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Powder coat, gas check, or both

Discussion in 'Ammo & Reloading' started by Chad Keller, Feb 23, 2021.

  1. Chad Keller

    Chad Keller Marksman

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    When casting .223 bullets has anyone had any issues with just powder coating it instead of also using a gas check. I have read and watched videos where they are just powder coating the projectile and not using a gas check.

    what do you guys think?
     
  2. Chad Keller

    Chad Keller Marksman

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    These are just fun practice rounds not precision rounds
     
  3. swampratt

    swampratt Sharpshooter

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    The idea of the gas check was to allow the bullet to spin through the rifling grooves.
    If you tried to push the cast projectile too fast or had too much pressure it would slide through the barrel
    not spinning and as it left the muzzle it would be unstable and most of the time start tumbling.

    Gas check allowed the bullet a bit more traction and kept it spinning instead of sliding.

    If the powder coat allows the bullet to spin and not slide then a gas check is not needed.

    I have intentionally loaded my 45acp to the point of sliding the Cast bullet just too see how much I could get away with.
     
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  4. TheDoubleD

    TheDoubleD Sharpshooter

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    The purpose of a gas check was to, well "check gas." A gas check covers the bottom the bullet to keep hot powder gas from melting the bottom the bullet and keeps the molten lead from being spun out during firing and splattering the bore-leading it. One type of leading.

    It may also work as a driving band at lower velocities. At higher velocities the lead portion of the bullet may still strip and lead the bore. When this occurs accuracies declines. Back in day the discussion was at higher velocities was accuracy lost due the lead stripping alone and gas check spinning or was the gas check working a scrapper and pushing up lead in front of the gas check.

    The consensus also back then was lead bullets were not a good idea in a gas gun. Lead would quickly plug a gas port on the Garand. Harder to clean out than carbon. Some where in my tool box is a Garand gas port reamer, made just for this job. Cleaning the piston was fairly easy, cleaning the cylinder, not so easy.

    I would "guess" and guess only, no experience, it might not be a bad idea to have a spare gas tube for your guns so equipped if shooting lead.
     
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  5. rickm

    rickm Sharpshooter

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    If the bullet is designed for a gas check i use it if not i dont whether wax lube or powder coating, the big debate i have seen is whether to gas check before or after powder coating, i havent got into it enough to say one way or the other.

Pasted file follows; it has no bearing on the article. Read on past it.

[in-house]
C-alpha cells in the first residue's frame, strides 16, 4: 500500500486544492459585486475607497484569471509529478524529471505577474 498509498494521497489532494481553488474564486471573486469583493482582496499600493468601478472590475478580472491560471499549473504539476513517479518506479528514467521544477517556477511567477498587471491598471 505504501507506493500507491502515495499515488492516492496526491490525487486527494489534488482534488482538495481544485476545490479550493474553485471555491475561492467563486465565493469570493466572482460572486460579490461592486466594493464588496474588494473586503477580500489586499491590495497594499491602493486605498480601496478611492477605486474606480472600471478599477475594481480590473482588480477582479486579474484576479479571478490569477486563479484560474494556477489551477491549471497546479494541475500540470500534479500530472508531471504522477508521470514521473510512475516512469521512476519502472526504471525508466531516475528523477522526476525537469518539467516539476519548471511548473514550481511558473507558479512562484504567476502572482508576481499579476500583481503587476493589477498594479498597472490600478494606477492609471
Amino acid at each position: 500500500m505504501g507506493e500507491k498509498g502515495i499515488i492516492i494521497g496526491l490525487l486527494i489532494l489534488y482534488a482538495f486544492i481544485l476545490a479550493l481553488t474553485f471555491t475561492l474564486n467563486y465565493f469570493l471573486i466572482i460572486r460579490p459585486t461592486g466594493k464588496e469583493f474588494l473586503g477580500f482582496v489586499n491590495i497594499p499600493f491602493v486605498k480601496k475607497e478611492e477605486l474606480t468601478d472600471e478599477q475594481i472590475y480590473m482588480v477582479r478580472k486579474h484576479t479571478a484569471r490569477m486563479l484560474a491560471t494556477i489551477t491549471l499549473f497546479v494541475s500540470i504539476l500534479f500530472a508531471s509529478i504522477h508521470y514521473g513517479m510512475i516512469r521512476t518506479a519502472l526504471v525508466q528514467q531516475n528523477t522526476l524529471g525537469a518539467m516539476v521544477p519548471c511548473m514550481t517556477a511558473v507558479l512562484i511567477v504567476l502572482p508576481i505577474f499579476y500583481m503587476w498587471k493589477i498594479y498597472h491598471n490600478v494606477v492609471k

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  6. TheDoubleD

    TheDoubleD Sharpshooter

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    What's to debate. Check a recovered bullet base for gas cutting, check your bore for leading.

    If you have either apply the gas check.
     
  7. rickm

    rickm Sharpshooter

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    It wasnt my debate and like i said i havent got that far, so far the only thing i have powder coated is a few 45 acp rounds thats not gas checked and havent had a chance to recover a bullet yet.
     
  8. swampratt

    swampratt Sharpshooter

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  9. Calamity Jake

    Calamity Jake Sharpshooter

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    The heat from the powder burning is not there long enough to melt the bullet base.
    But to use a GC'ed bullet without the GC is asking for trouble as it allows the gases a place to shoot by the bullet
    causing gas cutting which leads the barrel, this is another reason for having the cast bullet big enough to seal to bore.
     
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  10. TheDoubleD

    TheDoubleD Sharpshooter

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    The age old debate is gas cutting, melting? A game of semantics played before before I was born. Greener talks about in the early days smokeless powder.

    The base of the bullet get distorted and the bore gets leaded. Is the debate that gas simple blasted it or melted it? Or is the debate how to prevent it?
     
    Last edited: Feb 27, 2021

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